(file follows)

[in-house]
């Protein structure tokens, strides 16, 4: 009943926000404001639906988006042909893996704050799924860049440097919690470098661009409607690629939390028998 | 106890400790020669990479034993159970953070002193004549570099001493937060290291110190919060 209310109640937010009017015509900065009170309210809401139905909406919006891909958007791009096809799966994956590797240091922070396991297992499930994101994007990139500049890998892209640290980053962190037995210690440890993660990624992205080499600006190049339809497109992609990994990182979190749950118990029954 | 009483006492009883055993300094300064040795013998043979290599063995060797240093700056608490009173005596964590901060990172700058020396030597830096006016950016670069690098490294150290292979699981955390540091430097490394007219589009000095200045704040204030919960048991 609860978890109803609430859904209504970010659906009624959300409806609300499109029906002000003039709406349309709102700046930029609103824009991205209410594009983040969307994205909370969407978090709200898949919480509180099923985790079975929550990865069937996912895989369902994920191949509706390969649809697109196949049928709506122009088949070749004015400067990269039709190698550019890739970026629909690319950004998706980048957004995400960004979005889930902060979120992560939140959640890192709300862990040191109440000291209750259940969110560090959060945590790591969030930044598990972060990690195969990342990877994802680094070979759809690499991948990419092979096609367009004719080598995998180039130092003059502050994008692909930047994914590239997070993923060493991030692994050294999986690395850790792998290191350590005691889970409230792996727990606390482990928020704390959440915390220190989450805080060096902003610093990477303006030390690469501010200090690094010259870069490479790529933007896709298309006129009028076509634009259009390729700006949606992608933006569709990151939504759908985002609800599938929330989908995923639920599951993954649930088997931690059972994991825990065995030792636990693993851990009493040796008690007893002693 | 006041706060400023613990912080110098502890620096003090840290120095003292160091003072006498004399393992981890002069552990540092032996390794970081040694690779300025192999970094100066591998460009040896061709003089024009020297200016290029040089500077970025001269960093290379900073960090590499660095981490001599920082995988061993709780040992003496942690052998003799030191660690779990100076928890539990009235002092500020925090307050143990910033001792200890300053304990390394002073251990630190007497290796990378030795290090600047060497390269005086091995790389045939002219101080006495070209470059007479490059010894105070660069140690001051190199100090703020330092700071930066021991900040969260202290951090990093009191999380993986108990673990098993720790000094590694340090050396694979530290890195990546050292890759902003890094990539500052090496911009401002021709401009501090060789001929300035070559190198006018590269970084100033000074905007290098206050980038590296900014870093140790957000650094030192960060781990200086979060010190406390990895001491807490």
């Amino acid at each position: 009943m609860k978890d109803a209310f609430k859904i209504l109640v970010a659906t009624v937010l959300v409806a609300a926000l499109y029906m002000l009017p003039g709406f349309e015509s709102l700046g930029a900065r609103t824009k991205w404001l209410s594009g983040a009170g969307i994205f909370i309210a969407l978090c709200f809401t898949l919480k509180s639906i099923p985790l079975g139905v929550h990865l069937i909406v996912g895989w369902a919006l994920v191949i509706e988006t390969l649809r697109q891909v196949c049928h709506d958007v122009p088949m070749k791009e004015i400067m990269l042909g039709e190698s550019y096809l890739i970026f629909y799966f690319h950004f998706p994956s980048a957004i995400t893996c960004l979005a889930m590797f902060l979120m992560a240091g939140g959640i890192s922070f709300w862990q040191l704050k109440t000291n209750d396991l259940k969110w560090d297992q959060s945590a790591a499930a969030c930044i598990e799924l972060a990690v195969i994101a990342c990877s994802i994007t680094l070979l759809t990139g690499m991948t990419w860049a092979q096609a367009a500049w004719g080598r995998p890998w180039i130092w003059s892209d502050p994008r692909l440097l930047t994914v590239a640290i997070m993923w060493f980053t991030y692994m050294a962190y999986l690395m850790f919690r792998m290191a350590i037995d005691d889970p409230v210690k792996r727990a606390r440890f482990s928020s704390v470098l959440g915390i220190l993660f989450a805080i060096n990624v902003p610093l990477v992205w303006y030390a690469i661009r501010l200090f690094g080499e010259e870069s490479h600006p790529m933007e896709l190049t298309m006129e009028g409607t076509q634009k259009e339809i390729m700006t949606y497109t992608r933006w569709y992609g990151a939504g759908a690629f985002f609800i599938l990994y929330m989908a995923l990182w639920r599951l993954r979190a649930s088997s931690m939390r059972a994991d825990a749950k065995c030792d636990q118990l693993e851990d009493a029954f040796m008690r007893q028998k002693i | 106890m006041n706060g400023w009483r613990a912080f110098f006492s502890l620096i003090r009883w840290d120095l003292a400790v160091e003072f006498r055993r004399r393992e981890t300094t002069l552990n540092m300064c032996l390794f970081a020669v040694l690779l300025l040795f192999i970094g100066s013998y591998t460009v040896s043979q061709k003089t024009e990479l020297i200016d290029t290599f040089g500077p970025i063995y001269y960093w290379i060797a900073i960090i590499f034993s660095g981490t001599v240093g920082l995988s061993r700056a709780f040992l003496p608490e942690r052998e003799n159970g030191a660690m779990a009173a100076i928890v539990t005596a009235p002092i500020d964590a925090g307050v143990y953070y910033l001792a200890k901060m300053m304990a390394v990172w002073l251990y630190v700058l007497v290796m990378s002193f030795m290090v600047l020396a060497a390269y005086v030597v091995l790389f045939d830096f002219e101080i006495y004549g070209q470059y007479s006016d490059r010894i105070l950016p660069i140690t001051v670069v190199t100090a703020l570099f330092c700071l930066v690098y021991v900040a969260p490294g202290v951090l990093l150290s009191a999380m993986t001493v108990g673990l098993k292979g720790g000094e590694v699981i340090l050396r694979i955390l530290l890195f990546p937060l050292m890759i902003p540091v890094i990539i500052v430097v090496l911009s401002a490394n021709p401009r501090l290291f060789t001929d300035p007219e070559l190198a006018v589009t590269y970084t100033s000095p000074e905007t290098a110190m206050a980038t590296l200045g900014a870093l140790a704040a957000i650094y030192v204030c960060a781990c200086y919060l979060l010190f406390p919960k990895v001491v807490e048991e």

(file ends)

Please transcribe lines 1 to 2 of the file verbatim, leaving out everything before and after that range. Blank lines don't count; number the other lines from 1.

[in-house]
């Protein structure tokens, strides 16, 4: 009943926000404001639906988006042909893996704050799924860049440097919690470098661009409607690629939390028998 | 106890400790020669990479034993159970953070002193004549570099001493937060290291110190919060 209310109640937010009017015509900065009170309210809401139905909406919006891909958007791009096809799966994956590797240091922070396991297992499930994101994007990139500049890998892209640290980053962190037995210690440890993660990624992205080499600006190049339809497109992609990994990182979190749950118990029954 | 009483006492009883055993300094300064040795013998043979290599063995060797240093700056608490009173005596964590901060990172700058020396030597830096006016950016670069690098490294150290292979699981955390540091430097490394007219589009000095200045704040204030919960048991 609860978890109803609430859904209504970010659906009624959300409806609300499109029906002000003039709406349309709102700046930029609103824009991205209410594009983040969307994205909370969407978090709200898949919480509180099923985790079975929550990865069937996912895989369902994920191949509706390969649809697109196949049928709506122009088949070749004015400067990269039709190698550019890739970026629909690319950004998706980048957004995400960004979005889930902060979120992560939140959640890192709300862990040191109440000291209750259940969110560090959060945590790591969030930044598990972060990690195969990342990877994802680094070979759809690499991948990419092979096609367009004719080598995998180039130092003059502050994008692909930047994914590239997070993923060493991030692994050294999986690395850790792998290191350590005691889970409230792996727990606390482990928020704390959440915390220190989450805080060096902003610093990477303006030390690469501010200090690094010259870069490479790529933007896709298309006129009028076509634009259009390729700006949606992608933006569709990151939504759908985002609800599938929330989908995923639920599951993954649930088997931690059972994991825990065995030792636990693993851990009493040796008690007893002693 | 006041706060400023613990912080110098502890620096003090840290120095003292160091003072006498004399393992981890002069552990540092032996390794970081040694690779300025192999970094100066591998460009040896061709003089024009020297200016290029040089500077970025001269960093290379900073960090590499660095981490001599920082995988061993709780040992003496942690052998003799030191660690779990100076928890539990009235002092500020925090307050143990910033001792200890300053304990390394002073251990630190007497290796990378030795290090600047060497390269005086091995790389045939002219101080006495070209470059007479490059010894105070660069140690001051190199100090703020330092700071930066021991900040969260202290951090990093009191999380993986108990673990098993720790000094590694340090050396694979530290890195990546050292890759902003890094990539500052090496911009401002021709401009501090060789001929300035070559190198006018590269970084100033000074905007290098206050980038590296900014870093140790957000650094030192960060781990200086979060010190406390990895001491807490």